One of the most interesting aspects of social media is how to handle success. There have been periods of time during my blogging career where my traffic and comments were much higher than they are now. I did my best to keep up, but there is only so much time during the day.
So some of the automation is useful.
I think that if you do a good job of building a community the community will help to take care of you. It is mutually beneficial.
@TheJackB That's really interesting to hear about Triberr, Jack. I'm not part of any significantly large tribe, and it does help me a lot. But I also think it helps others a lot, because I see many RTs etc of other tribe members' posts, and people appreciating them. So far, at least, it's working for me.
I think you're absolutely right. If you do a good job of building the community, they'll look after you. Spot on.
Thanks for the mention! As you mentioned, NetworkedBlogs, and Triberr, have been huge for me. And since I wrote that post about tripling my blog traffic? well, traffic has been thru the roof and I've now quadrupled it! And you, @Shonali are a big part of that (and of my community). So thank you for your part!
@KenMueller You're most welcome and back at you. Now, why did you move my couch?
@Shonali to make it more comfy for you. I don't want you moving out. I kinda like you up there. ;)
@imladitee Thank you for sharing and the comment as well.
Wow ! Lots of info. Shonali. So glad I came across your blog (Think it was Marcus suggestion). Anyway, I am still pretty new to all this. Appreciate the wonderful tips and suggestions. Will be following you, for more great content and to hopefully learn a lot. Thanks again for helping others.
Gotta go read this again .......... Slowly. Ha !
Great post Shonali. I struggle with this constantily. There are somedays where even getting to my email does happen so participating on line is almost like pulling teeth. I will look to see how I can utilize some of your suggestions. Thanks
@imladitee Oh gosh, wouldn't it be great if somehow we could automate our email to say just the right things and go out when it needs to? Of course, that will never happen. I don't know how people ever get to "inbox zero." I want whatever magic they have.
Do let me know if you find any of these useful - and thank you for stopping by!
Thanks for sharing the tools you find useful... I have been firmly in the no automation camp for a long, long time, but my business has grown to the point where it just isn't practical from a "sharing the good content of others consistently" standpoint. I don't (and won't ) automate conversations. No automatic "Good Mornings!" or the like, but I think finding good ways to automatically gather and share trusted, valuable content from others I regularly read or watch would be helpful. There are days that go by when I don't tweet anyone else's great stuff, and that bothers me... I want to help others' work get out there and I want to continue to feed my network the kind of content it craves. I see these tools as potentially a way to help me do that.
@MandyGambrelVavrinak I'm so with you on not doing automated "Good morning" etc. (and you know I do that quite often). That would be just not be me; what would be the point if I wasn't actually around to respond to people? But it's as you say; especially when you want to share other people's content, sometimes "stuff" happens and you don't get to it. That's what I've started using these tools for... and like I said, some days I don't get to it at all (eg today I haven't posted anything via PostPlanner).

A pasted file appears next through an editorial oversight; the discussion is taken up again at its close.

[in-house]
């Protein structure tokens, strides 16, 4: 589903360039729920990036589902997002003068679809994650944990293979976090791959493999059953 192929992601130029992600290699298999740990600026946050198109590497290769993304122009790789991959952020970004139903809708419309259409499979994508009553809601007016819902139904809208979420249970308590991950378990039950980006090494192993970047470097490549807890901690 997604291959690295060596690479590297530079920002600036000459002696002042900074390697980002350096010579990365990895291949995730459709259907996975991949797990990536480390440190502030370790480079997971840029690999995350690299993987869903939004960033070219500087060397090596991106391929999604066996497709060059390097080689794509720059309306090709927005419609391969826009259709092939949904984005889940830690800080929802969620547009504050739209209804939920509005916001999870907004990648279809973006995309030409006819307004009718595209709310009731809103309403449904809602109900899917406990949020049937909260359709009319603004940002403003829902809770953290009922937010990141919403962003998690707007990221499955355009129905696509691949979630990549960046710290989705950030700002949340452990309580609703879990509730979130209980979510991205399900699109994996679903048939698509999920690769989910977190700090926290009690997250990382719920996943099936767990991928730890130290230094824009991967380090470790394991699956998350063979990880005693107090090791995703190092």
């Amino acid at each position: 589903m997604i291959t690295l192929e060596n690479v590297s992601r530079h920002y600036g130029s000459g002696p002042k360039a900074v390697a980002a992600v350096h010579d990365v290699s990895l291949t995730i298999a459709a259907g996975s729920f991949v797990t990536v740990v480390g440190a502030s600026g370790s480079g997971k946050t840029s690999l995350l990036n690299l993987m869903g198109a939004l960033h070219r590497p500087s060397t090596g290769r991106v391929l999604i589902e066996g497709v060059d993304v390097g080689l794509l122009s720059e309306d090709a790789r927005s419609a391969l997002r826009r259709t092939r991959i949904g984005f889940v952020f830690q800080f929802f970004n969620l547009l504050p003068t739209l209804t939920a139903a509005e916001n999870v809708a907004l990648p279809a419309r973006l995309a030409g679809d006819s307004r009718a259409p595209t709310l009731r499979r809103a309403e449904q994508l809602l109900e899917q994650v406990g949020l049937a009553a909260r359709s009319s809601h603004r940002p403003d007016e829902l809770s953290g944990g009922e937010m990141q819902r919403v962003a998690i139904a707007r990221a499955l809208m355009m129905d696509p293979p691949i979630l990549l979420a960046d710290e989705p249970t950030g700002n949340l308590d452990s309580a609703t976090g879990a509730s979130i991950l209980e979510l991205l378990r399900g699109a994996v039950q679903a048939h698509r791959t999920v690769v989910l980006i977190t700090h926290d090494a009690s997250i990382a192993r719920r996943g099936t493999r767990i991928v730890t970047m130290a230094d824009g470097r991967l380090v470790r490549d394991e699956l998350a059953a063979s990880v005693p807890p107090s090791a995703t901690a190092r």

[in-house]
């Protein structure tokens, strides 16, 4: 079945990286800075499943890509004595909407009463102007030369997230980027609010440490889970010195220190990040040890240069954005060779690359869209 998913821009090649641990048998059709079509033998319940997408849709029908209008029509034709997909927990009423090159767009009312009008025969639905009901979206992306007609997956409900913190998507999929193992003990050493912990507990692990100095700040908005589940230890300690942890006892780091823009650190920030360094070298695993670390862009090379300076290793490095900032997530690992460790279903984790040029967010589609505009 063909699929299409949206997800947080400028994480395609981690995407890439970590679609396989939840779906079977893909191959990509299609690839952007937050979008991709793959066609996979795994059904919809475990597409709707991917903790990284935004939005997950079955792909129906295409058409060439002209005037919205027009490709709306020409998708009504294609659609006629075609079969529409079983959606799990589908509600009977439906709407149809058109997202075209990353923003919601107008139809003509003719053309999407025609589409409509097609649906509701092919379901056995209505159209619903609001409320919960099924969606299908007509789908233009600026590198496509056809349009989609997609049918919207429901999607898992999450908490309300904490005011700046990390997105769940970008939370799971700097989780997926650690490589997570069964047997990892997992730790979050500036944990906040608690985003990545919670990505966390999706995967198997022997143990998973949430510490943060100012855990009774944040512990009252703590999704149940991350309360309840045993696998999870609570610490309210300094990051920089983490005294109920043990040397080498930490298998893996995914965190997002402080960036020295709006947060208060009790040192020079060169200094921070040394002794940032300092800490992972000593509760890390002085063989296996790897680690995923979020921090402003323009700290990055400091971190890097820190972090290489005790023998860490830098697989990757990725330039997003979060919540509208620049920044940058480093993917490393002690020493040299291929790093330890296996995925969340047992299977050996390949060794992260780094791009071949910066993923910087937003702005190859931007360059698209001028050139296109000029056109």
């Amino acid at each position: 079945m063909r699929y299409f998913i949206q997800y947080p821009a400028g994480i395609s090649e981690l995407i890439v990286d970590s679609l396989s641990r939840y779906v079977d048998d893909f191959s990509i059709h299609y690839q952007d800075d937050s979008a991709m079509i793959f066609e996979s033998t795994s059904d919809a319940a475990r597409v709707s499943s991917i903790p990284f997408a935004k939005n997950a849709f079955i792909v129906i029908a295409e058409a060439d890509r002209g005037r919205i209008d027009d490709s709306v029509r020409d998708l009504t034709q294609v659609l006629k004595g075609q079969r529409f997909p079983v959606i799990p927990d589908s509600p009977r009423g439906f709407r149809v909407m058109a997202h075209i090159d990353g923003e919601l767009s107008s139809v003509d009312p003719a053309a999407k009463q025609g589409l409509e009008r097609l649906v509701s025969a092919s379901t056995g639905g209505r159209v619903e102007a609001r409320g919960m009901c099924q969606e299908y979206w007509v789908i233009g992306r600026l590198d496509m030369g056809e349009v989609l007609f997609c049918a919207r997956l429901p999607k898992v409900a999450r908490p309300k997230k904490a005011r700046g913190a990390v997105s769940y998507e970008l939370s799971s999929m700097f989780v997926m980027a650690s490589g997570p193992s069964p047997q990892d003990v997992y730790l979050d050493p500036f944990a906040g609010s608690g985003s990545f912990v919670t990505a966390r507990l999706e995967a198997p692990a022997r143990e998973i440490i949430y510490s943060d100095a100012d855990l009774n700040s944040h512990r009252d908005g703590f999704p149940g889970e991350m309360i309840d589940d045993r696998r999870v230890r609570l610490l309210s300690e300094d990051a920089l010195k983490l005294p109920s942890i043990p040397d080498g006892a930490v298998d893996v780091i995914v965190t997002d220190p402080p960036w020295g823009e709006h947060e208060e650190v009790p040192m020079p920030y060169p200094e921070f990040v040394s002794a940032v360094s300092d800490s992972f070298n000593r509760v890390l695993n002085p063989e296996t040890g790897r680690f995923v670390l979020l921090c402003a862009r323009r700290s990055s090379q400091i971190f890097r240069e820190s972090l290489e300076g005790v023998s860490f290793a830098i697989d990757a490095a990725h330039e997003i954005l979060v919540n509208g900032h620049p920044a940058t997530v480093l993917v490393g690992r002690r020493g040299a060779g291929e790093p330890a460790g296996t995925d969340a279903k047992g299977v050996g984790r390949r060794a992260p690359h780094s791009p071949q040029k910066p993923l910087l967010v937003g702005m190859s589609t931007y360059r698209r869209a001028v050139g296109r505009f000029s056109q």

The time issue is one my clients struggle with constantly as well, so I have to find ways for them not to go running and screaming from social media. I mean, we WANT them to use it, right?
Thanks so much for taking the time to stop by - I do appreciate it. :)
@decillis Thank you!
Now here is where I have concerns. The application wants access to everything of mine on Facebook. I just want to schedule posts for a client and not have a 3rd party have access to my personal life and private network. So I am going to pass on it. It is a pain because the web browser is small on my droid but I found I can access the client page from my phone without having to use the Facebook Mobile App which I refuse to load on my phone. See how paranoid and lack of trust I have in Facebook? Google knows so much more about me even private email and I trust them. And here I am not even using the Facebook Phone App because facebook announced a few months back your cell number is for sale by them.
@HowieG Hey, Howie!... I'm the developer of Post Planner. In terms of permissions, we only ask for what we need to run the application. Each one of those permissions corresponds to a feature of the app. If we don't have the permissions, we can't offer the functionality. Give it a shot. You can always uninstall it in a matter of seconds if you don't like it :) Just go to your Privacy settings > Apps and Websites
Let me know if you have questions.
I need to check out post planner. Would be so handy to be able to schedule posts to my clients page and then just manage responding to people in real time. Yes once again @shonali does the heavy lifting for me. Where you find the time I have no idea!